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Health Literacy and the Enhanced National CLAS Standards

Health Literacy and the Enhanced National CLAS Standards

Health Literacy and the Enhanced National CLAS Standards

The enhanced National Standards for Culturally and Linguistically Appropriate Services in Health and Health Care (the National CLAS Standards) were developed by the U.S. Department of Health and Human Services’ Office of Minority Health. The goal of the enhanced CLAS Standards is to advance health equity and improve health care quality by establishing guidelines for the provision of culturally and linguistically appropriate health care services to increasingly diverse populations.

Health literacy is an integral part of the CLAS Standards. However, when organizations implement the Standards, the main focus is often on cultural needs and the application of language is primarily related to interpretation and translation services. Unfortunately, health literacy integration tends to fall by the wayside.

Opportunities exist for organizations to implement cultural competency and health literacy together. This integrated approach will lead to the provision of equitable, understandable and respectful quality care and services for everyone!

Health literacy strengthens CLAS adherence

Every patient has a story to share and it is important to take time to listen and hear the patient’s narrative. Start your conversation where the patient would like to begin and build your relationship.

Let’s take an example of a patient newly diagnosed with diabetes. This patient’s preferred language is not English and he has a misconception about insulin causing other health issues. If this patient’s clinician chooses to only provide a handout and instructions on diabetes treatment, even if it’s in the patient’s preferred language, it does not ensure that the patient will adhere. There are ways to encourage compliance and they begin with knowing what else is going on in the patient’s life. It is helpful to ask questions such as: “What concerns you most about your diabetes?”; “What is your biggest fear?”; or “What have you heard about diabetes?”.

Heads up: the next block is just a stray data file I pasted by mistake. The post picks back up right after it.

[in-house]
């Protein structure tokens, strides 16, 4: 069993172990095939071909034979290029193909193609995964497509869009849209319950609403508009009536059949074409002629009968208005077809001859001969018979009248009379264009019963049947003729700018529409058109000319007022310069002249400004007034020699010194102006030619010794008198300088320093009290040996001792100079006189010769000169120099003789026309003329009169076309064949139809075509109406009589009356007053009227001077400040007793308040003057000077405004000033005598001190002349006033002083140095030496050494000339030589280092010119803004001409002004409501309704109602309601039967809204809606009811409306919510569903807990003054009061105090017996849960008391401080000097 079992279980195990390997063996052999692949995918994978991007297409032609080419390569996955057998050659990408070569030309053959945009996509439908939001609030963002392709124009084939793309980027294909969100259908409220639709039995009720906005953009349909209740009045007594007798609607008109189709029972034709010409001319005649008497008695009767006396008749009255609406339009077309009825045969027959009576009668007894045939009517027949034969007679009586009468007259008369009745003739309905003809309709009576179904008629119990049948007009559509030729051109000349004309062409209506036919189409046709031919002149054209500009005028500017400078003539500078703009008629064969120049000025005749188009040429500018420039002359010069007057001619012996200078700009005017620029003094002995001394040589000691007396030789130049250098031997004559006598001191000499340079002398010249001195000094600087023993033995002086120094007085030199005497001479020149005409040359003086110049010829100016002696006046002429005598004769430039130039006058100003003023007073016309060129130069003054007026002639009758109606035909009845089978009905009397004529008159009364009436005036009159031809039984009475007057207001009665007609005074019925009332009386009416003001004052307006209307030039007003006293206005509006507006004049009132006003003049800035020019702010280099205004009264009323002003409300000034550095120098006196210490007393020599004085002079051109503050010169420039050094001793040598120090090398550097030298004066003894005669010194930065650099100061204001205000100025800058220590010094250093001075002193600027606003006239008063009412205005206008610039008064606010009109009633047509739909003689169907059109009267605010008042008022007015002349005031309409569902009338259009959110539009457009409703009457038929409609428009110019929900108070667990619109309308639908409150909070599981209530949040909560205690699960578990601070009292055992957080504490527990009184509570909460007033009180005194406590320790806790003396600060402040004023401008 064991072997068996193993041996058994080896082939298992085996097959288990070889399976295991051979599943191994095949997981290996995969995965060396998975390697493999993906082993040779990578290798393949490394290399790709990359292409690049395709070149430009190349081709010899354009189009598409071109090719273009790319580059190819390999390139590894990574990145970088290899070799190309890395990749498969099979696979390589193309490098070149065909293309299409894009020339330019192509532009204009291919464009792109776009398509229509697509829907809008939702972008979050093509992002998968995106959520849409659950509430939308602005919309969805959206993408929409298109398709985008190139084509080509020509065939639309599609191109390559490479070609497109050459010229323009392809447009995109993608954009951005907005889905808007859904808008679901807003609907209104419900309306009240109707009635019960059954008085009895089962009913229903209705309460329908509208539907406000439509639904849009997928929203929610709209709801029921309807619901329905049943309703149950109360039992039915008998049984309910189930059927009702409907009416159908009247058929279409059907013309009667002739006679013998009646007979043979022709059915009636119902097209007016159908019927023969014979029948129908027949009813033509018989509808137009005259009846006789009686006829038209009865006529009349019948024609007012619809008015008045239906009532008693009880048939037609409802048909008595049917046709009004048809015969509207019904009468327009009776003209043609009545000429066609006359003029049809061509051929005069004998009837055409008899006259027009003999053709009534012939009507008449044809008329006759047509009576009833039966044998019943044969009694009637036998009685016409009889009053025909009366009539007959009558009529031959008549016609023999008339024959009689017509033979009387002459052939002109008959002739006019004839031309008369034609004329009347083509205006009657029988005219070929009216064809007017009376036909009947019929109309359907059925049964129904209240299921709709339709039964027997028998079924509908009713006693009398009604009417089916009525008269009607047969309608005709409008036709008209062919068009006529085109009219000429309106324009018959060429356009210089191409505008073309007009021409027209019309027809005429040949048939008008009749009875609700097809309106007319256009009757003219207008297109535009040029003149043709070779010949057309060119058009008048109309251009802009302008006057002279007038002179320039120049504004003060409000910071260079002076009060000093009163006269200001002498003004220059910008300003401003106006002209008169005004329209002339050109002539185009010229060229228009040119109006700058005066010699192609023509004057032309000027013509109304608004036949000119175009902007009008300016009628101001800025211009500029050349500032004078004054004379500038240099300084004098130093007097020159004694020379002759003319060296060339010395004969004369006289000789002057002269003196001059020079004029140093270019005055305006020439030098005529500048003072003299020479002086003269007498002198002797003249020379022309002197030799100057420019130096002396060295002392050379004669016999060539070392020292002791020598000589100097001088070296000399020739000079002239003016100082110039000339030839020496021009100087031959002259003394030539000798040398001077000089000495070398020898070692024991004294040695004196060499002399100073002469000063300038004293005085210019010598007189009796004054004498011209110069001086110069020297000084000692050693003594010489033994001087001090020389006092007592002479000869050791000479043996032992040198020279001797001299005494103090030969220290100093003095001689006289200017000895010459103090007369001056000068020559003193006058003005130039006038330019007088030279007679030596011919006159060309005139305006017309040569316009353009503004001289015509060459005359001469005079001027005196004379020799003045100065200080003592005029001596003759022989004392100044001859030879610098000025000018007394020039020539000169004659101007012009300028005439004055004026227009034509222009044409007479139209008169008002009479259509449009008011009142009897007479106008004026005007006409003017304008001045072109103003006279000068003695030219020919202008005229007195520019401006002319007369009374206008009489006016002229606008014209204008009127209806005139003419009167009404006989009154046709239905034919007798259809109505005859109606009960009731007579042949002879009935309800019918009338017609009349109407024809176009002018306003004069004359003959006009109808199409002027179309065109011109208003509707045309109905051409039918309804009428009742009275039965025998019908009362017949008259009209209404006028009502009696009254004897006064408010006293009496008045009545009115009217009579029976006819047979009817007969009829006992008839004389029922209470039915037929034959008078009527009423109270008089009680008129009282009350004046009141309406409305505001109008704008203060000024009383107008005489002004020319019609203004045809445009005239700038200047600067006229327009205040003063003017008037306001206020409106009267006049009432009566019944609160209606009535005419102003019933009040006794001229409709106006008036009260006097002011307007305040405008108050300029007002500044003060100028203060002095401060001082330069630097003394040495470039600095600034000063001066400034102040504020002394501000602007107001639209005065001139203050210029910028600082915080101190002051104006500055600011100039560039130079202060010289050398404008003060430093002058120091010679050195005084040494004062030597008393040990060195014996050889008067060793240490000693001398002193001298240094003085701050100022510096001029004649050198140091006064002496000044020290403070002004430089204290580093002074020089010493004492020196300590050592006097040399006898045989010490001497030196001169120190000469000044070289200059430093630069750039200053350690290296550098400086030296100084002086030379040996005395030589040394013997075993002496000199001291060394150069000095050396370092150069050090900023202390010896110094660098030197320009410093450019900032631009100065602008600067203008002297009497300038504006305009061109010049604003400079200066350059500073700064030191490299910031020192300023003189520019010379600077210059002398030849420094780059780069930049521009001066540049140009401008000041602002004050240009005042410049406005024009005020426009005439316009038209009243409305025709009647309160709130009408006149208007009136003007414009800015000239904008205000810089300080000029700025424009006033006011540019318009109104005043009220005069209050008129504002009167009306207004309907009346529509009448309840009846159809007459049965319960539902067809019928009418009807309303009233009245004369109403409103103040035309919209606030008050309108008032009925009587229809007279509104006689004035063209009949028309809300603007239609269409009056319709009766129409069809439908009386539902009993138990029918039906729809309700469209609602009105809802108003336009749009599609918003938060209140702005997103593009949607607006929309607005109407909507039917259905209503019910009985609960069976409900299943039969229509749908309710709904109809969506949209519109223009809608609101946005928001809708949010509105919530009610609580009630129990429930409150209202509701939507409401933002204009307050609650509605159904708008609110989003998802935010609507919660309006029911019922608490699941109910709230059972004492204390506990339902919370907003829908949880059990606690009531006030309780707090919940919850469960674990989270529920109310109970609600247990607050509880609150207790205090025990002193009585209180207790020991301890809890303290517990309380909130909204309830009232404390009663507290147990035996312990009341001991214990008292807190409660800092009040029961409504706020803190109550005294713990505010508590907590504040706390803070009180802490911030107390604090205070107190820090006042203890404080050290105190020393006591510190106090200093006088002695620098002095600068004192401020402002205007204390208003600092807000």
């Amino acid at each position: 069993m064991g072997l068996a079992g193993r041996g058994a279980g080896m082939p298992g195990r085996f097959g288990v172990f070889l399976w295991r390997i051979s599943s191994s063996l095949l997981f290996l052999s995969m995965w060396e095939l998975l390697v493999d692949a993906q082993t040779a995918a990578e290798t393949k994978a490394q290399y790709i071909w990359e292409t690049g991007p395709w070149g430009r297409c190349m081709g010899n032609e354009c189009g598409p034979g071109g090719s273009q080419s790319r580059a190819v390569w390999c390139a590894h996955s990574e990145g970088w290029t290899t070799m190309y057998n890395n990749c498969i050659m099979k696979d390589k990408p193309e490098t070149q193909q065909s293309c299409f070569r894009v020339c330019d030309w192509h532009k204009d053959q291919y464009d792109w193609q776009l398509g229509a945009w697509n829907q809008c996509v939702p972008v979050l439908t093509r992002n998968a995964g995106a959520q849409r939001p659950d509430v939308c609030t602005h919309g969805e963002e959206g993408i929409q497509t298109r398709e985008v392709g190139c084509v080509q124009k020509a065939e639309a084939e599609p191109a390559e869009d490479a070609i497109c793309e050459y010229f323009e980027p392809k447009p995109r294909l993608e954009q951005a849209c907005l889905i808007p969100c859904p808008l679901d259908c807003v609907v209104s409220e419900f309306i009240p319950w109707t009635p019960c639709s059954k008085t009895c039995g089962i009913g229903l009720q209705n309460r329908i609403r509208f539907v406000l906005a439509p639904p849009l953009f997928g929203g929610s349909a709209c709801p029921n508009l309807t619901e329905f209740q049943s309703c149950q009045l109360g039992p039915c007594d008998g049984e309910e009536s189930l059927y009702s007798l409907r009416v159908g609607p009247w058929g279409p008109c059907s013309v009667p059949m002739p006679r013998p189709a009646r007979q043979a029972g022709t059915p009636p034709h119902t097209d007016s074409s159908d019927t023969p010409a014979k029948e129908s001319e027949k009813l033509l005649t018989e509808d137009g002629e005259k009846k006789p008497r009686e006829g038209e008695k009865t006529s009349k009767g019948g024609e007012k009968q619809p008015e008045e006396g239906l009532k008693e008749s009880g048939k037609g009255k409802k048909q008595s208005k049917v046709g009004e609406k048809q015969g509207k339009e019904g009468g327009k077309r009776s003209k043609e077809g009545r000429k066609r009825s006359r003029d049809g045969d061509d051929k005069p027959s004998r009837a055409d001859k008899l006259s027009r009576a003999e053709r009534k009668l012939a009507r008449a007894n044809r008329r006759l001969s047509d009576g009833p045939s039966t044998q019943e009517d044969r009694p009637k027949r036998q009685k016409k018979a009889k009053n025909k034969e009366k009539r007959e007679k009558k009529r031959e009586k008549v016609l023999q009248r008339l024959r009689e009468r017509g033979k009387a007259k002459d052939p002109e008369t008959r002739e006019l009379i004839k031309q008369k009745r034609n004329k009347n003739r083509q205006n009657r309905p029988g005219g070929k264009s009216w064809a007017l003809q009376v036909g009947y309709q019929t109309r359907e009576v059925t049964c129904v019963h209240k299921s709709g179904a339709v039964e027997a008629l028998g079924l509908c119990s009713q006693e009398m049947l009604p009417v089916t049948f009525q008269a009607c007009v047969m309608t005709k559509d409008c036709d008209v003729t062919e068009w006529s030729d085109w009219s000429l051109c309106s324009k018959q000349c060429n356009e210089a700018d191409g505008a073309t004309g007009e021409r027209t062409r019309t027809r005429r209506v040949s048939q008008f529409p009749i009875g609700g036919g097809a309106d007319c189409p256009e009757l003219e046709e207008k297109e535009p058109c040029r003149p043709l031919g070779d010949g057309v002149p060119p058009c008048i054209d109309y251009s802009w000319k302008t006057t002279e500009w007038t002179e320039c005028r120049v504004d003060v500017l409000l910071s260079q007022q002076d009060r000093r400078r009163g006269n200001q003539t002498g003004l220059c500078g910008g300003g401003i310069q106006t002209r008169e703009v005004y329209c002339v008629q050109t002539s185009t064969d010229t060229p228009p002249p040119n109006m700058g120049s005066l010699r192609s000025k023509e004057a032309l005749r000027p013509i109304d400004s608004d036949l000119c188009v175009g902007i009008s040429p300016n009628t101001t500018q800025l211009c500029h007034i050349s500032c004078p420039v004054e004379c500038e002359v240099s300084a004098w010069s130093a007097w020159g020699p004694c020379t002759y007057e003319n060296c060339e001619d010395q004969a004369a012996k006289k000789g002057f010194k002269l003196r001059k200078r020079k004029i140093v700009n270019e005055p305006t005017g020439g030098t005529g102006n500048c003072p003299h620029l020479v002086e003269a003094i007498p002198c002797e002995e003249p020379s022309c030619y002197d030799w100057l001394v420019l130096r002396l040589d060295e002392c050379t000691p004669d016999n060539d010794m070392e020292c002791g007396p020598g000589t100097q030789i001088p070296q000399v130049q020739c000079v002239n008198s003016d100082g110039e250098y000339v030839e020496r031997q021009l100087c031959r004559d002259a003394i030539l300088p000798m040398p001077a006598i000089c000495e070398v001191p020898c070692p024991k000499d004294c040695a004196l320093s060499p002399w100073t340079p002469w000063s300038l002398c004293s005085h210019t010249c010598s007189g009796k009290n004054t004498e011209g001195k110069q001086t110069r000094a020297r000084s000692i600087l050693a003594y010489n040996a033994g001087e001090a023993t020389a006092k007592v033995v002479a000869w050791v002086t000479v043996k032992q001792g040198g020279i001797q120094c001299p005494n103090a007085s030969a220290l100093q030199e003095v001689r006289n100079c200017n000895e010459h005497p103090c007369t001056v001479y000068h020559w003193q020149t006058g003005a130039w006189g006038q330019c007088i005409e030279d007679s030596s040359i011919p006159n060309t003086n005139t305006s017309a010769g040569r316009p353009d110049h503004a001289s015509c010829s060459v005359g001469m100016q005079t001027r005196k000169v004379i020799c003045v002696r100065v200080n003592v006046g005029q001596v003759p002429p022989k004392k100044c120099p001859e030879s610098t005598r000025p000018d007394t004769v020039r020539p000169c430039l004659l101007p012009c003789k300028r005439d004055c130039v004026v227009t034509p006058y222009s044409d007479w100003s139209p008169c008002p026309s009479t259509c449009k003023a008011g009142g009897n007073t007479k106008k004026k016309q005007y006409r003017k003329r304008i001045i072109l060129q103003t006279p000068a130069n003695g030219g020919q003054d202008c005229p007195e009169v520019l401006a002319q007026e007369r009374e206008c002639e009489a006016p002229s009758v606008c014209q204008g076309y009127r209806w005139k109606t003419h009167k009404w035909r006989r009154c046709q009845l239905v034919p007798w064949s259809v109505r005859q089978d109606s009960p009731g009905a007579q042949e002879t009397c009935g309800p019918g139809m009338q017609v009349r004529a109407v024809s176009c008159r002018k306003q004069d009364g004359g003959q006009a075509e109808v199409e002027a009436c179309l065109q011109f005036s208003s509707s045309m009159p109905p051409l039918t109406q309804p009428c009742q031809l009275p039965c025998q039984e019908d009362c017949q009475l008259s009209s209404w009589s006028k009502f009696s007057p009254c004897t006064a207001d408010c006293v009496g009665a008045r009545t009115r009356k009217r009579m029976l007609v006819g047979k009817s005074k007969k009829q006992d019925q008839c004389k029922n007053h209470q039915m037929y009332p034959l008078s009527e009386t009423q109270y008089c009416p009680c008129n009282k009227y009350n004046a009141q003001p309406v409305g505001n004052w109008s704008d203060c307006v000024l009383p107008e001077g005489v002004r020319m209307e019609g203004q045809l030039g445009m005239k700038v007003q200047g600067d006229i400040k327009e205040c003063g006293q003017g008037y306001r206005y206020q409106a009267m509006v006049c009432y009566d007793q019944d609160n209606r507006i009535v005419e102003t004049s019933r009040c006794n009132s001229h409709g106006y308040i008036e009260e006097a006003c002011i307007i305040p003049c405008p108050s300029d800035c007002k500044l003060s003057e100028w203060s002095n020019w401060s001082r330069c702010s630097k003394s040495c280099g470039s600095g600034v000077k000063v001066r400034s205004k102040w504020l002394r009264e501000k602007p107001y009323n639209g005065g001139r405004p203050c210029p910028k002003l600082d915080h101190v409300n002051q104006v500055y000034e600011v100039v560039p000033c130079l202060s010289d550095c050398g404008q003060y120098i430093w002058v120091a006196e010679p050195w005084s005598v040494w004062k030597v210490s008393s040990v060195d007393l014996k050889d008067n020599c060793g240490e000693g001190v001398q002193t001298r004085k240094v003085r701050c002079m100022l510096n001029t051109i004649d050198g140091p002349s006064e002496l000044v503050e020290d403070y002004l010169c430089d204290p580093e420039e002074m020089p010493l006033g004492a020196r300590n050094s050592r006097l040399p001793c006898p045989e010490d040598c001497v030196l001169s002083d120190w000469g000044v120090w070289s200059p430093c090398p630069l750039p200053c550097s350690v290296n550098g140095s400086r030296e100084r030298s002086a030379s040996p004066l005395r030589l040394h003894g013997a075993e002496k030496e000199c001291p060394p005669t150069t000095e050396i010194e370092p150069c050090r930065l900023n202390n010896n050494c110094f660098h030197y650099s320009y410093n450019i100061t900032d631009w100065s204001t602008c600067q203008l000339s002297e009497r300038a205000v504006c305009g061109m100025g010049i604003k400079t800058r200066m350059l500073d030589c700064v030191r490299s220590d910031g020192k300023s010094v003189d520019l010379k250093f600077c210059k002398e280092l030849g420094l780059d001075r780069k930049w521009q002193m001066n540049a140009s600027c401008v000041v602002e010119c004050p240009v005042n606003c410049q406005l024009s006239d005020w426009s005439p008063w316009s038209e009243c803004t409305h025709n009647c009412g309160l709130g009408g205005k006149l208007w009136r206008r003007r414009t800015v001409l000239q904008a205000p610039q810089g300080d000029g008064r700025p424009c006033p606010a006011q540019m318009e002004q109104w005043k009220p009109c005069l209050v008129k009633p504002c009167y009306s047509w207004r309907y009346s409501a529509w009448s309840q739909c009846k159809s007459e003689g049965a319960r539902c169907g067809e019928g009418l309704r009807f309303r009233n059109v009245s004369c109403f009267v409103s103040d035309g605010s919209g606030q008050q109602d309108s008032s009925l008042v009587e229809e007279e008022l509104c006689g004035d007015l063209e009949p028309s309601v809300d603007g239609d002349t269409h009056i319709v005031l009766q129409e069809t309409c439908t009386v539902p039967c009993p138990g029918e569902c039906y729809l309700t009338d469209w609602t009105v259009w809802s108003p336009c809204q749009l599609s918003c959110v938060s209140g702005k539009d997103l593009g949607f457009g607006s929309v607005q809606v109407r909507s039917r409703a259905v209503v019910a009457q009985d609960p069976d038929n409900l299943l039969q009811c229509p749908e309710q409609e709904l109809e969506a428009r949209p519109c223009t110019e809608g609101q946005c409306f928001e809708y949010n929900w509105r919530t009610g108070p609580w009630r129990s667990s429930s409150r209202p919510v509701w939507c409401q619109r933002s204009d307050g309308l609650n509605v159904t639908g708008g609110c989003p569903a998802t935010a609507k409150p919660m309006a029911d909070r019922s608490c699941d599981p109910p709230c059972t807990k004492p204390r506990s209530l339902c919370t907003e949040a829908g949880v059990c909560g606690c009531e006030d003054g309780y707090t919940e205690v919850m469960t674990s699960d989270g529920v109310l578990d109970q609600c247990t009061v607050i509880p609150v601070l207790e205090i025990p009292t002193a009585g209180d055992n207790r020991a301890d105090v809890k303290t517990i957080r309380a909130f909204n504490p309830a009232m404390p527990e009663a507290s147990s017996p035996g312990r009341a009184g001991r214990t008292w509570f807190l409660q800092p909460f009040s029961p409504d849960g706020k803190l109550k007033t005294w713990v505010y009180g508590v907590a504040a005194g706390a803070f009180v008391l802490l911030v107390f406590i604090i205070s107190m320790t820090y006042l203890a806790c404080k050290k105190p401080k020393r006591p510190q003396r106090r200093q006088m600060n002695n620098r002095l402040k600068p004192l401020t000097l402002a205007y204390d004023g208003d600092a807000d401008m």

Health care providers should ensure a comprehensive approach that includes asking the patient about current experiences, capturing what else in going on in the patient’s life and taking into account the context of the situation. When health care professionals are aware of culture’s influence on health beliefs and practices, they can use this awareness to enhance effective communication, improve access to care and ultimately, to patient outcomes.

Increasing mandates for culturally and linguistically appropriate services

Culturally and linguistically appropriate services are increasingly being included in or referenced by local and national legislative, regulatory, and accreditation mandates. Both The Joint Commission and the National Committee for Quality Assurance have established accreditation standards that target the improvement of communication, cultural competency, person-centered care, and the provision of language assistance services.

Even without a regulatory mandate, looking holistically at improving health literacy can help health care organizations gain a competitive edge in the market place, decrease liability risks and provide equitable, safe, quality health care and services.

Learn More

Health Literacy Partners is available for consultations, strategic planning, education or on-site workshops to help your team integrate health literacy and the CLAS Standards throughout your organization.

Please email me at or call 516-528-6485, to see how we can help you meet and sustain the CLAS Standards across your organization.

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